Children with ADHD often have poorer math skills than their classmates. A recent study showed that children with ADHD had math achievement scores that were 8% to 10% lower than those of their peers.
Research has shown that children with ADHD may exhibit these math weaknesses:
- procedural errors, such as subtracting a larger number from a smaller number
- relying on finger counting
- more talking out loud to guide actions, rather than using inner speech
- slow speed
- difficulty retrieving number facts, which is information that one "just knows" and does not need to work out (such as "three plus four is seven") easily and accurately
- difficulty ignoring information that is not relevant in word problems
- difficulty solving problems with multiple procedures or steps
Children with ADHD may have difficulty with math for various reasons:
- They may find it hard to solve problems systematically.
- They may have trouble deciding whether a particular math strategy will be useful or not.
- They may have difficulty remembering and using knowledge they learned earlier.
- If they have language difficulties, they may have a hard time figuring out word problems.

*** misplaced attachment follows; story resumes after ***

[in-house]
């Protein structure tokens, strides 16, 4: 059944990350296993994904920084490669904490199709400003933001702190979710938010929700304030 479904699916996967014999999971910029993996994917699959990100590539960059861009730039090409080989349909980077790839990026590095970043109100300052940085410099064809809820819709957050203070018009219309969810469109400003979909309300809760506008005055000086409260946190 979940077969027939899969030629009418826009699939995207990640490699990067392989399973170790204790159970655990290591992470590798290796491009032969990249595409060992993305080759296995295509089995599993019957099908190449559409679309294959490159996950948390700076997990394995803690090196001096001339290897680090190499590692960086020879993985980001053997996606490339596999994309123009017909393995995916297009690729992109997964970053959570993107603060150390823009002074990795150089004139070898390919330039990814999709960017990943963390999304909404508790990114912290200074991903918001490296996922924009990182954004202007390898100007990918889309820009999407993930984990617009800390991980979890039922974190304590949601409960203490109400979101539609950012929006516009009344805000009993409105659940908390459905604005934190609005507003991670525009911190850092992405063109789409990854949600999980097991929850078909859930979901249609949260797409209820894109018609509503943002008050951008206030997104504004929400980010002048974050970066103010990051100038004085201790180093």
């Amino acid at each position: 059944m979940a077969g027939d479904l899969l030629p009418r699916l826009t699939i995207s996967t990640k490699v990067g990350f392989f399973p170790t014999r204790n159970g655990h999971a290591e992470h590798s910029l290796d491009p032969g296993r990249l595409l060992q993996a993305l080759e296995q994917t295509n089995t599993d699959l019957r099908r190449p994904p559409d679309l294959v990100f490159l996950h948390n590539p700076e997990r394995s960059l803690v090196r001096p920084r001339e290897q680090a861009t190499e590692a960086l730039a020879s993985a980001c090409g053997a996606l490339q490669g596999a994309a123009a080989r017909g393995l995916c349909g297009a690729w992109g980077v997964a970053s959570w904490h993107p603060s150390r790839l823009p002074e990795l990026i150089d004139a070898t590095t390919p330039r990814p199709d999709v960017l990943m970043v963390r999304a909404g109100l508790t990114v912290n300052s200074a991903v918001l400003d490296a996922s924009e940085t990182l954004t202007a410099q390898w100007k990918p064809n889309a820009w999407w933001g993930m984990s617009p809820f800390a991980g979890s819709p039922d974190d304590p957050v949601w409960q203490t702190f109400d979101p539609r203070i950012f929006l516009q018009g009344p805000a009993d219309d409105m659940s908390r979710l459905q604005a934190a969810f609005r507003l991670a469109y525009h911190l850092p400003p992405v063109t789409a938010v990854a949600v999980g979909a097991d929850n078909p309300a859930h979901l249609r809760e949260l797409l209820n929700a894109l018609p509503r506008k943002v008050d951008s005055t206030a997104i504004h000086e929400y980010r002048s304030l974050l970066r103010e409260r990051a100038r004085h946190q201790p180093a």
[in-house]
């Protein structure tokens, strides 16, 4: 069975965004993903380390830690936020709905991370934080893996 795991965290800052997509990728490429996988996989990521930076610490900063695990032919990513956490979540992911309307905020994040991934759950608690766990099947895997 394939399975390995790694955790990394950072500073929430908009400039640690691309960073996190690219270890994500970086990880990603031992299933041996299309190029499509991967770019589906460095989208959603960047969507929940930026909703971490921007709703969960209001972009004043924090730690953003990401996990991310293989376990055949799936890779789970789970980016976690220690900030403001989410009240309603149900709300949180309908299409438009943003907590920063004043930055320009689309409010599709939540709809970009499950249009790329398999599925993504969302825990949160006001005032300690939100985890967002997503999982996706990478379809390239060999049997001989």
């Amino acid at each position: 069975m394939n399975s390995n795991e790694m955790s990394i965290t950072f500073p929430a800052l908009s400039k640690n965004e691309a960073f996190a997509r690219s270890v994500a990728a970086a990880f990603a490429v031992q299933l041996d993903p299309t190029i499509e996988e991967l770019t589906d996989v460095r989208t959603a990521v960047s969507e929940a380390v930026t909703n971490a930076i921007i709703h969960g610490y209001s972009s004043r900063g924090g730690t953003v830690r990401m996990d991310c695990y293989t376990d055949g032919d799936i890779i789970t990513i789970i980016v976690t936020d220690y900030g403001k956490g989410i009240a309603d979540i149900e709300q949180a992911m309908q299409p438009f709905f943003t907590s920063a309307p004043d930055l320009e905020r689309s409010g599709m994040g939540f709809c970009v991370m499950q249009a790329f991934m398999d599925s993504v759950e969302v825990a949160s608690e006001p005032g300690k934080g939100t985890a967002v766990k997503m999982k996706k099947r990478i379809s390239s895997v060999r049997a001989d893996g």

Helping children with ADHD and math problems
In the classroom, the following strategies may help children with ADHD and math problems:
- rewriting problems in simpler language
- pointing out key words and concepts
- giving handouts so that children do not need to copy from the board
- explaining concepts in different ways, with links to "real-world" situations
- instructing children in specific problem-solving strategies
- helping children learn strategies with guided practice, review, feedback, and help
- giving children many chances to participate and be involved with lessons, such as small group learning or peer tutoring
- helping children express their understanding of concepts with guided questioning and support
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These strategies are discussed in detail on the TeachADHD web site.